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Lumberjack This work has been published in the Teen Ink monthly print magazine.

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He's as feminine as a lumberjack, and he's okay with that.
Sometimes, he imagines the people he hates
to be the pieces of wood he's splitting.
He has nothing but the wood, so hating fills the time.

Sweat pours down his cleft chin onto the wood beneath him.
He picks up a different piece, this one is his supervisor.
He pulled his axe above his head, feeling its massive weight
he let it all drop down onto the wood below.
The two met, and there was a sharp deafening crack.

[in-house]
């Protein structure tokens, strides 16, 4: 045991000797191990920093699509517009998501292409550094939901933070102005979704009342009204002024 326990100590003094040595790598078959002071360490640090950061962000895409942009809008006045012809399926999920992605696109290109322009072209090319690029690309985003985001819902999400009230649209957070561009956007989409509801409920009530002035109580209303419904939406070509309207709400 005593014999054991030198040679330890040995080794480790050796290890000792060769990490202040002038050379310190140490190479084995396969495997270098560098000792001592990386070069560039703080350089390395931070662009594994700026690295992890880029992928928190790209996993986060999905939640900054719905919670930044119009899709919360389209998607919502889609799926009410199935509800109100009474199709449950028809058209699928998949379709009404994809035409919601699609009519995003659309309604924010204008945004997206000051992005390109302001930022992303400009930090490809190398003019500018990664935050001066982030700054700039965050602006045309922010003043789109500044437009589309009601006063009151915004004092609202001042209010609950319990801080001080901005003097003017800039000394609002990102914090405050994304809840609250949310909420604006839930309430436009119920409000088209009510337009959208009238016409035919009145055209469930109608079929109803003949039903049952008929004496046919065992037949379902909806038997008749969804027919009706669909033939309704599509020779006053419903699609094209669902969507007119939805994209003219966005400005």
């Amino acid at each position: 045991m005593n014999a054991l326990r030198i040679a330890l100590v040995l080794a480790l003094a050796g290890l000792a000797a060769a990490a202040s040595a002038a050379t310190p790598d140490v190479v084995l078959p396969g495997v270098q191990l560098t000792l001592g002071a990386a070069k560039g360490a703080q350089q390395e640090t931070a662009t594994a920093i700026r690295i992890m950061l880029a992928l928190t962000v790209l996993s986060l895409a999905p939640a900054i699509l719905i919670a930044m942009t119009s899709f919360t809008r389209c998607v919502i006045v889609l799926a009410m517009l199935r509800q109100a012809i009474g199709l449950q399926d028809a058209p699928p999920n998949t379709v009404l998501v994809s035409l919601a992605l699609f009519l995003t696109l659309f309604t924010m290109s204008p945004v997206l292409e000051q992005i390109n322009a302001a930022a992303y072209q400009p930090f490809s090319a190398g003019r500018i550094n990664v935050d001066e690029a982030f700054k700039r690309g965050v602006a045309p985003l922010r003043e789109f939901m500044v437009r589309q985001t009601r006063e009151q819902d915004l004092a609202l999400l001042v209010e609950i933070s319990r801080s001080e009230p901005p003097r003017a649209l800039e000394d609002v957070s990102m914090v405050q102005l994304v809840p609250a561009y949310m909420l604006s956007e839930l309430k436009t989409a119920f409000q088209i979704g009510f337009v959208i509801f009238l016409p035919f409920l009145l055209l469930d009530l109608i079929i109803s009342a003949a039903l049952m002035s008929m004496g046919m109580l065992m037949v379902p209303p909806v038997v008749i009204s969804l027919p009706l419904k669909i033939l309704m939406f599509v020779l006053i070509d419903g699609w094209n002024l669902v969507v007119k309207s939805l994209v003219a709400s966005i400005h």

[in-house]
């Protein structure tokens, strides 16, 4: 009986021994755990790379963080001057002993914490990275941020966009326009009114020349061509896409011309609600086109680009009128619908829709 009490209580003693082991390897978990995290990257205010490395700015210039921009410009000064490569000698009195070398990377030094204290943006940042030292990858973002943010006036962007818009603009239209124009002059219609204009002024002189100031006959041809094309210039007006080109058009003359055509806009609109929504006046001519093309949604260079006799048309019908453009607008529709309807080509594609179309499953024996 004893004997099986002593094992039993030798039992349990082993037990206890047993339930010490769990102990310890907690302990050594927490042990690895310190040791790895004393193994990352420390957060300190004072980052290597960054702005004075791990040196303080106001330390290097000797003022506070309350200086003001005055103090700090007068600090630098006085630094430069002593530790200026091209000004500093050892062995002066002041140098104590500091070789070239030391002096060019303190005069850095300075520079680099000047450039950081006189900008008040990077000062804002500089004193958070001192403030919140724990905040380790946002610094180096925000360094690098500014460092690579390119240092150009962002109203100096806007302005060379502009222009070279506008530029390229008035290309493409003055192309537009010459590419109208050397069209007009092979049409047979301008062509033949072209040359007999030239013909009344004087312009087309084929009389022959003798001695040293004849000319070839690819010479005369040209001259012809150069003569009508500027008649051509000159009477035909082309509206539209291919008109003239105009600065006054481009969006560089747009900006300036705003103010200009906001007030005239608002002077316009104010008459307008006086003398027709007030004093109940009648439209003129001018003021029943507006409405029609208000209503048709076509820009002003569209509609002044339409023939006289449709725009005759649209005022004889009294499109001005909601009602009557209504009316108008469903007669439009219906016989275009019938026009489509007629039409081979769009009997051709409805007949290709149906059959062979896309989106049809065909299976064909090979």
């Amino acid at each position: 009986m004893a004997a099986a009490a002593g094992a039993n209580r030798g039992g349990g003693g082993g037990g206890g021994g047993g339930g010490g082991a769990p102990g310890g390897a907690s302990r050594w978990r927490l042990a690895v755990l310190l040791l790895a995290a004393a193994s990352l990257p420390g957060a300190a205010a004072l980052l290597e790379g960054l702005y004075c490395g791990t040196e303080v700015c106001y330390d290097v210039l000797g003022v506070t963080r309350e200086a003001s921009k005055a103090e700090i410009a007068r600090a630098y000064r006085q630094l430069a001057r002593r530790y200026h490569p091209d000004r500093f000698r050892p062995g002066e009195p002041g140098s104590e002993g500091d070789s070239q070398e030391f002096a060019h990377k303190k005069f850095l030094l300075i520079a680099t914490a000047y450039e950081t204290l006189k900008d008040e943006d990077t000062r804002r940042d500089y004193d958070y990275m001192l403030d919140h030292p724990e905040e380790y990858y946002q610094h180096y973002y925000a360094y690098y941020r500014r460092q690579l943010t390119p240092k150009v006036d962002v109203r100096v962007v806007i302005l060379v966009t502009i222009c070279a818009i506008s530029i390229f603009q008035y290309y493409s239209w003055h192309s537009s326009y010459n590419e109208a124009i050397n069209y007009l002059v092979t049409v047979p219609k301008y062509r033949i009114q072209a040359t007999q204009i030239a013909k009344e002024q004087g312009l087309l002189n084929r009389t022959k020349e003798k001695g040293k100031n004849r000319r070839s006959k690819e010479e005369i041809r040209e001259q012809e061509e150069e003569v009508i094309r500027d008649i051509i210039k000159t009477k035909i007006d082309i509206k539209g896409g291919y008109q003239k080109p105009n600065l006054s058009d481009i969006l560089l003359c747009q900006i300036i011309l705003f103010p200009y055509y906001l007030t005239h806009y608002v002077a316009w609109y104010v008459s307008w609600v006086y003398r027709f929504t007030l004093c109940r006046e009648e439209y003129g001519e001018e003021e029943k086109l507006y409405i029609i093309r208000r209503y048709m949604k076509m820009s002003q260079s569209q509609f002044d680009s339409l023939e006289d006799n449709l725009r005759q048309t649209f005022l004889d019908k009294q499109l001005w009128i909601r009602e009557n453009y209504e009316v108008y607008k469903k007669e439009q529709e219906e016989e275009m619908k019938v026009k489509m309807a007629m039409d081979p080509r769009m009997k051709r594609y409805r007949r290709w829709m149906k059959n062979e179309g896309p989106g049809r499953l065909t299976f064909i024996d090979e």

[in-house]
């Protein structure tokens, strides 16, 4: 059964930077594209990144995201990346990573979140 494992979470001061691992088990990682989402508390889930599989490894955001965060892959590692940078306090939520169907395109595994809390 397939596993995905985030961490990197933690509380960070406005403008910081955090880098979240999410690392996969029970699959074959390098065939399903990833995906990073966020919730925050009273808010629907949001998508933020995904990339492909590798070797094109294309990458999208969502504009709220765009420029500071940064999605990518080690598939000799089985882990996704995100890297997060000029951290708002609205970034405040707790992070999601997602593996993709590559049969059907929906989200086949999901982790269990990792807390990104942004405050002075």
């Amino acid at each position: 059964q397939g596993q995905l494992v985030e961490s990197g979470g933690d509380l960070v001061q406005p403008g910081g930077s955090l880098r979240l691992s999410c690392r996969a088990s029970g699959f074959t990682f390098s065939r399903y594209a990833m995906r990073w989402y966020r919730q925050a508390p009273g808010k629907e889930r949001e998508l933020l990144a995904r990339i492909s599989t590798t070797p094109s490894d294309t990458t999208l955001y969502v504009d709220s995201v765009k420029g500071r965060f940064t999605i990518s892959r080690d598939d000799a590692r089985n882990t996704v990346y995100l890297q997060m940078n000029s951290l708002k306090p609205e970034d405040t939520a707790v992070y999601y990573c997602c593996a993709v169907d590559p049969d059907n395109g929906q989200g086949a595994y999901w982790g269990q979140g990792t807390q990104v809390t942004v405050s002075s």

His supervisor became two.
Tiny splinters of the wood made their way up, striking his face and neck,
for years those he loathed gave one last punch.

The supervisor approached him,
His childlike voice boomed through the forest.
He had a face that was ruggedly boyish
noticeably aged and cracked from the sun.
“More wood.”
The voice reminded him of Morgan Freeman,
a man he did not hate.

This work has been published in the Teen Ink monthly print magazine. This piece has been published in Teen Ink’s monthly print magazine.






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